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By HORACE L. PIPER
Assistant General Superintendent, United States Life-Saving Service
RGANIZED EFFORT for the rescue of life from the perils of the sea is decidedly modern. In England, the foremost maritime. nation of the world, it developed no earlier than here.
Origin and Early Growth Although the Humane Society of Massachusetts established houses of refuge on the coast of that Commonwealth as early as 1789, and began placing lifeboat. stations there in 1807, the Government of the United States, strange to say, took no hand in life-saving affairs until 1847, when an appropriation of $5,000 was made for furnishing lighthouses on the Atlantic coast with means for assisting shipwrecked mariners. The next year, Congress appropriated $10,000, to be expended on the coast of New Jersey, between Sandy Hook and Little Egg Harbor. The importance or unimportance
of the stations established with the help of this paltry sum, may be estimated from the fact that eight stations were erected and put in working order. They were little more than rough board shanties 16 by 28 feet, scantily equipped. An appropriation of $20,000, made in March, 1849, proved sufficient to build and equip eight stations on Long Island, and six on
the New Jersey coast between Little Egg Harbor and Cape May.
Among the appliances furnished was a life-car, which was destined to be tested soon and successfully. During a savage storm on the night of January 12, 1850, the emigrant ship Ayrshire stranded at Squan Beach, having on board many people for those days of small things. They were more than 200; and, since the surf ran so high that no boat could be launched, a line was shot out from a mortar, and the life-car, with a rope attached to each end, was then drawn forth to the ship and back to the land many times, finally rescuing the entire ship's company. Instantly the invention of the car came into hot dispute between Mr. Joseph Francis and Capt. Douglas Ottinger, it having been constructed under the supervision of Mr. Francis, a practical machinist, with the coöperation of Captain Ottinger, of the Revenue Cutter Service, who had charge of the life-saving stations. Francis lived to be 92 and Ottinger to be 94 years old, but neither could prove his claim. In 1859 Congress recognized that of Ottinger, and voted him $10,000 in consideration of his services to humanity. Twenty-eight years afterwards, another Congress awarded a huge gold medal to Mr. Fran
Copyright, 1904, by The Technical World.
TRANSFERRED TO HARVARD EOHNICAL WORLD
cis for the same invention. The car which bred the famous quarrel has been seen by millions of persons at our various national and international expositions, and, with the shot fired on the occasion above mentioned, is now on exhibition at the Louisiana Purchase Exposition in St. Louis.
From 1848 to 1853 the Life-Saving Service drifted along very much like a rudderless craft, and in 1853 Congress failed to adopt a pending measure to pro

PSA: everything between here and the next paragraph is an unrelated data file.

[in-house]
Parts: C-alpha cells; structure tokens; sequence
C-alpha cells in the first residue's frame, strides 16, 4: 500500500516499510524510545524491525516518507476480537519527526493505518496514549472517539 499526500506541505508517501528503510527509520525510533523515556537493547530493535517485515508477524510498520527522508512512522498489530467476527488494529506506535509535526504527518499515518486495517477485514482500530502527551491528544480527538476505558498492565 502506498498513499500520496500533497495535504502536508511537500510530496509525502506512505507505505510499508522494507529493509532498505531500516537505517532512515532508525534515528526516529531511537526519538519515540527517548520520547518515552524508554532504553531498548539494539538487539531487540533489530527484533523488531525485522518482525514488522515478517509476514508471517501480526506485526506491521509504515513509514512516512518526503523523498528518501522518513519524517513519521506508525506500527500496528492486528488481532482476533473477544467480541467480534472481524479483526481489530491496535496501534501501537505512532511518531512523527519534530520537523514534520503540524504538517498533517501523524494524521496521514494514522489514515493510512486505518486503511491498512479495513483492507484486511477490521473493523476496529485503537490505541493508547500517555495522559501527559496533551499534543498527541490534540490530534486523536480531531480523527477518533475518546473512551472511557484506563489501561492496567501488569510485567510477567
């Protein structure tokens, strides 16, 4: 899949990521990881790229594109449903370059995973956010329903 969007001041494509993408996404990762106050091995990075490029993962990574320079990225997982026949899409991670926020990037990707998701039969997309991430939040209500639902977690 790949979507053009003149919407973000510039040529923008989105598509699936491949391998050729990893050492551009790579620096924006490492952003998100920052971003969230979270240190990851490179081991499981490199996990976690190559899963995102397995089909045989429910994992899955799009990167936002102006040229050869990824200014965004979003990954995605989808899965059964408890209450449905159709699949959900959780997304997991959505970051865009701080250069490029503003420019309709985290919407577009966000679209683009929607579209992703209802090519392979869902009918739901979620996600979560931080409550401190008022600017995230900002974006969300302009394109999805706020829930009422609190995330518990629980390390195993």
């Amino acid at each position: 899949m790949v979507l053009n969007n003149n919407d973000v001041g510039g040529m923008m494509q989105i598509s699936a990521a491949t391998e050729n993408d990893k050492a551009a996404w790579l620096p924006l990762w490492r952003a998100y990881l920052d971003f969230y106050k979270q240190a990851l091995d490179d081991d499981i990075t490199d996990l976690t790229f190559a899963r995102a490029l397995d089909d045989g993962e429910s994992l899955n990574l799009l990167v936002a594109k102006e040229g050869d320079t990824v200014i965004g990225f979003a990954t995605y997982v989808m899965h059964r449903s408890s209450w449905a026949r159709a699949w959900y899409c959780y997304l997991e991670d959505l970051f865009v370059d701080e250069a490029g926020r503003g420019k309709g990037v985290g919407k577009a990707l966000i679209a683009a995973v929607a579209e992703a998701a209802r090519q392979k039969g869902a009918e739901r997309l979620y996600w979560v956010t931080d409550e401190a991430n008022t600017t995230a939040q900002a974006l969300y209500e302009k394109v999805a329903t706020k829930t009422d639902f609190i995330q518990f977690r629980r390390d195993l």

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mote its efficiency. Many heartrending disasters had recently occurred; but in May, 1854, the ship Powhatan, carrying between 300 and 400 persons, was lost on the Jersey coast, and, although she lay only about 200 feet off shore, everyone aboard perished. This appalling calamity so aroused the country that Congress
FIRST UNITED STATES LIFE-SAVING STATION.
of $200. Crews were left to be picked up as best they might whenever the awful necessity should arise. In this fashion things continued until 1869, when Mr. Haight, Representative from New Jersey, tried to secure a provision of law allowing the employment of permanent surfmen. He was defeated; but fortunately, through the vigorous and skilful efforts. of Hon. S. S. Cox, a substitute was adopted, authorizing crews at alternate stations. That was something, and it "broke the ice" for the passage of subsequent legislation.
Even with these improvements, the Service still remained deplorably inadequate. It lacked thorough organization and zealous guardianship. The Revenue Cutter Service, of which the Life-Saving establishment was only an adjunct, was itself sadly in need of reformation; and to that end, in February, 1871, Mr. Sumner I. Kimball was appointed Chief. Politics had honeycombed the whole fabric; and, with regard to the Life-Saving branch, there was an especially sorry state of affairs. An inspection along the coast showed the stations too remote from one another; the houses often filthy, some in ruins; the outfits frequently lacking such prime requisites as powder, rockets, and shot-lines; the apparatus
when the wreck of the Metropolis occurred on the coast of North Carolina, involving the loss of 85 lives, and, soon thereafter, the wreck on the same coast of the U. S. war vessel Huron, in which 98 men perished. These overwhelming shocks at first provoked wrathful censure of the Life-Saving Service; but, as to the Huron, it was speedily disclosed that she was lost while the Life-Saving stations were closed according to law. With regard to the Metropolis, it appeared that Congress had failed to place stations in that vicinity, as had been urged by the Chief of the Service. The outcome of the whole matter was that the Life-Sav
where only a keeper is employed. The Keepers (Captains) of the stations having crews receive $900 per annum; and the members of the crews (surfmen), $65 per month. Keepers must not be less than 21 years old when enlisted, surfmen not less than 18, and neither class more than 45. Keepers are promoted from the surfmen, and superintendents from the keepers. Outsiders are eligible only to the grade of surfmen, and the prospect of promotion therefore furnishes strong incentive to faithful conduct. The crews are drilled every day except Saturdays, in some of their duties, among which are resuscitation of the ap